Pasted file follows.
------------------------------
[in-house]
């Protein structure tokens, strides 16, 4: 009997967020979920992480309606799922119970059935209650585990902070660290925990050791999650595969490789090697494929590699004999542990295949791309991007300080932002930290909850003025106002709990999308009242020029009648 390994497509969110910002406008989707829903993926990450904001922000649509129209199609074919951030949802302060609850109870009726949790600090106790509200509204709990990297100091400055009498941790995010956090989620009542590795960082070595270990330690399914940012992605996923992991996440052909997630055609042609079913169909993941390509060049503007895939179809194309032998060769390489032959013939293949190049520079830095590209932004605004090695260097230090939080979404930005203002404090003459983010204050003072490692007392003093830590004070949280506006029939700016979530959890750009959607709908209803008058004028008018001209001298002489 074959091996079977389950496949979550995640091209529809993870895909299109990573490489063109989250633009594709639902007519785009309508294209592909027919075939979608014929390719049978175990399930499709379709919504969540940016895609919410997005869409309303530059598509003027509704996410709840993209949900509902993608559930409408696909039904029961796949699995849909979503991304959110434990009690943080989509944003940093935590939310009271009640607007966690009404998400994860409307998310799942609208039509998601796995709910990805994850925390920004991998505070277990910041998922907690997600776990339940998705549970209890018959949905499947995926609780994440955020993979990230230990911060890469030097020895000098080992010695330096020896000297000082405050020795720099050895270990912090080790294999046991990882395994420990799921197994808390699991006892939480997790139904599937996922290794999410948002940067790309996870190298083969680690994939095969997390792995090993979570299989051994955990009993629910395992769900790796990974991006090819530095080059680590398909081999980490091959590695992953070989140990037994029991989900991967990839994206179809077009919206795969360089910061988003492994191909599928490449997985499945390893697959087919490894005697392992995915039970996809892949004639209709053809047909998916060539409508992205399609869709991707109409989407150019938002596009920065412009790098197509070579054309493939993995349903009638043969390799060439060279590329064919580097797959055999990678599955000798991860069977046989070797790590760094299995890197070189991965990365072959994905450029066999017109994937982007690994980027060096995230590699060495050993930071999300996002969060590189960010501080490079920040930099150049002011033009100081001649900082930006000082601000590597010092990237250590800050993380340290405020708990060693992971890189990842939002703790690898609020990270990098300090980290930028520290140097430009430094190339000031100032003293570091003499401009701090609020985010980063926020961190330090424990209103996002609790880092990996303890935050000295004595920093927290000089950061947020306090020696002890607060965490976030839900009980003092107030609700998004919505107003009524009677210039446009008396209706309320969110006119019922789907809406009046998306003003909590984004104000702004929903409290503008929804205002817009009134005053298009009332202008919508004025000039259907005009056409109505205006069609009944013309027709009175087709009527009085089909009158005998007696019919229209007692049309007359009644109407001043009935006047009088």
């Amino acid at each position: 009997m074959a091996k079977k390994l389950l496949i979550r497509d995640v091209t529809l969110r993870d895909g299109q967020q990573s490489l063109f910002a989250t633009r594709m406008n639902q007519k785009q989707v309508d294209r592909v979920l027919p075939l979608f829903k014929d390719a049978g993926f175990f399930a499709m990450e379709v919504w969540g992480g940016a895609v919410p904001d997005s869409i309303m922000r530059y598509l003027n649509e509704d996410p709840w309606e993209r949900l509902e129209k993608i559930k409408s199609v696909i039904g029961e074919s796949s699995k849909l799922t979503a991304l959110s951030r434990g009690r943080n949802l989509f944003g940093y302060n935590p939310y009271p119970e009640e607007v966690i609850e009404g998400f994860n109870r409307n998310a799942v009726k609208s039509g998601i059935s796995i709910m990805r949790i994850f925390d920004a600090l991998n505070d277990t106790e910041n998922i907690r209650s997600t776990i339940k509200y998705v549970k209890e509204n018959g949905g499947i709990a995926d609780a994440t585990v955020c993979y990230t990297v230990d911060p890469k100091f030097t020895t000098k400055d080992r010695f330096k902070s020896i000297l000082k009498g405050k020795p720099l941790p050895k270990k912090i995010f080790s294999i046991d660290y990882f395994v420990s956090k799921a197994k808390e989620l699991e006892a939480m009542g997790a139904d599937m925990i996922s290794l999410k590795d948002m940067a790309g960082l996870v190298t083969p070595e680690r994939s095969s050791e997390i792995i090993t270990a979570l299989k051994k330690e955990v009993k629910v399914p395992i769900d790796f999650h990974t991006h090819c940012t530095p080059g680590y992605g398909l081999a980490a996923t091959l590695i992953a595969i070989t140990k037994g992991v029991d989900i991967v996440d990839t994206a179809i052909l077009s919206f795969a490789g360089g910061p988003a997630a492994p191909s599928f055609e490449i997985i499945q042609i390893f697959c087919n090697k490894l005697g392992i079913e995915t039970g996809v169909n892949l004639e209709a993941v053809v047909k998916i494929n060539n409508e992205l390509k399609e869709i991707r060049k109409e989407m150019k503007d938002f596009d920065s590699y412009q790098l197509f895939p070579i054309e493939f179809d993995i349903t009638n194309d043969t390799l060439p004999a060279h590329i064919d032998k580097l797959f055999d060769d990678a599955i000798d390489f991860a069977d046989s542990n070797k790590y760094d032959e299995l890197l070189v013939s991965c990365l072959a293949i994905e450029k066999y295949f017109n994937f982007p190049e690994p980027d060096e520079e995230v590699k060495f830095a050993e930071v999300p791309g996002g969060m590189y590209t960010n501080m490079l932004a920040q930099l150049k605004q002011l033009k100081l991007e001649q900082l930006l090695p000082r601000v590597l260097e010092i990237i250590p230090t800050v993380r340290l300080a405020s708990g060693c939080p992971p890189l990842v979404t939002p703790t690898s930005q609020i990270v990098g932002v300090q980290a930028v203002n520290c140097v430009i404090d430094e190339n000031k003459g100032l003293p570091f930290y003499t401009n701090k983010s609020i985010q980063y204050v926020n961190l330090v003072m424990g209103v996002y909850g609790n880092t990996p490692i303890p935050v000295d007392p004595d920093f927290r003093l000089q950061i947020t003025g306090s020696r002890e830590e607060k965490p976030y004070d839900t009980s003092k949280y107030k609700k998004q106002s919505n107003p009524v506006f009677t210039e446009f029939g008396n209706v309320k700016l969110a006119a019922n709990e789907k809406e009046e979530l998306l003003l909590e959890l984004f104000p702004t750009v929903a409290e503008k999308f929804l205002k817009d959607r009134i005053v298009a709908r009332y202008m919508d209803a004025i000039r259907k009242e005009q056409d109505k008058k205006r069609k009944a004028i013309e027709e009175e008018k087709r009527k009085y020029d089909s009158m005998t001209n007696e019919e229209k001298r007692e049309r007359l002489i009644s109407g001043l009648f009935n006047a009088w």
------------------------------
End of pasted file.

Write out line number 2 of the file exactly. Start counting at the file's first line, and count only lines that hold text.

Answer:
């Protein structure tokens, strides 16, 4: 009997967020979920992480309606799922119970059935209650585990902070660290925990050791999650595969490789090697494929590699004999542990295949791309991007300080932002930290909850003025106002709990999308009242020029009648 390994497509969110910002406008989707829903993926990450904001922000649509129209199609074919951030949802302060609850109870009726949790600090106790509200509204709990990297100091400055009498941790995010956090989620009542590795960082070595270990330690399914940012992605996923992991996440052909997630055609042609079913169909993941390509060049503007895939179809194309032998060769390489032959013939293949190049520079830095590209932004605004090695260097230090939080979404930005203002404090003459983010204050003072490692007392003093830590004070949280506006029939700016979530959890750009959607709908209803008058004028008018001209001298002489 074959091996079977389950496949979550995640091209529809993870895909299109990573490489063109989250633009594709639902007519785009309508294209592909027919075939979608014929390719049978175990399930499709379709919504969540940016895609919410997005869409309303530059598509003027509704996410709840993209949900509902993608559930409408696909039904029961796949699995849909979503991304959110434990009690943080989509944003940093935590939310009271009640607007966690009404998400994860409307998310799942609208039509998601796995709910990805994850925390920004991998505070277990910041998922907690997600776990339940998705549970209890018959949905499947995926609780994440955020993979990230230990911060890469030097020895000098080992010695330096020896000297000082405050020795720099050895270990912090080790294999046991990882395994420990799921197994808390699991006892939480997790139904599937996922290794999410948002940067790309996870190298083969680690994939095969997390792995090993979570299989051994955990009993629910395992769900790796990974991006090819530095080059680590398909081999980490091959590695992953070989140990037994029991989900991967990839994206179809077009919206795969360089910061988003492994191909599928490449997985499945390893697959087919490894005697392992995915039970996809892949004639209709053809047909998916060539409508992205399609869709991707109409989407150019938002596009920065412009790098197509070579054309493939993995349903009638043969390799060439060279590329064919580097797959055999990678599955000798991860069977046989070797790590760094299995890197070189991965990365072959994905450029066999017109994937982007690994980027060096995230590699060495050993930071999300996002969060590189960010501080490079920040930099150049002011033009100081001649900082930006000082601000590597010092990237250590800050993380340290405020708990060693992971890189990842939002703790690898609020990270990098300090980290930028520290140097430009430094190339000031100032003293570091003499401009701090609020985010980063926020961190330090424990209103996002609790880092990996303890935050000295004595920093927290000089950061947020306090020696002890607060965490976030839900009980003092107030609700998004919505107003009524009677210039446009008396209706309320969110006119019922789907809406009046998306003003909590984004104000702004929903409290503008929804205002817009009134005053298009009332202008919508004025000039259907005009056409109505205006069609009944013309027709009175087709009527009085089909009158005998007696019919229209007692049309007359009644109407001043009935006047009088």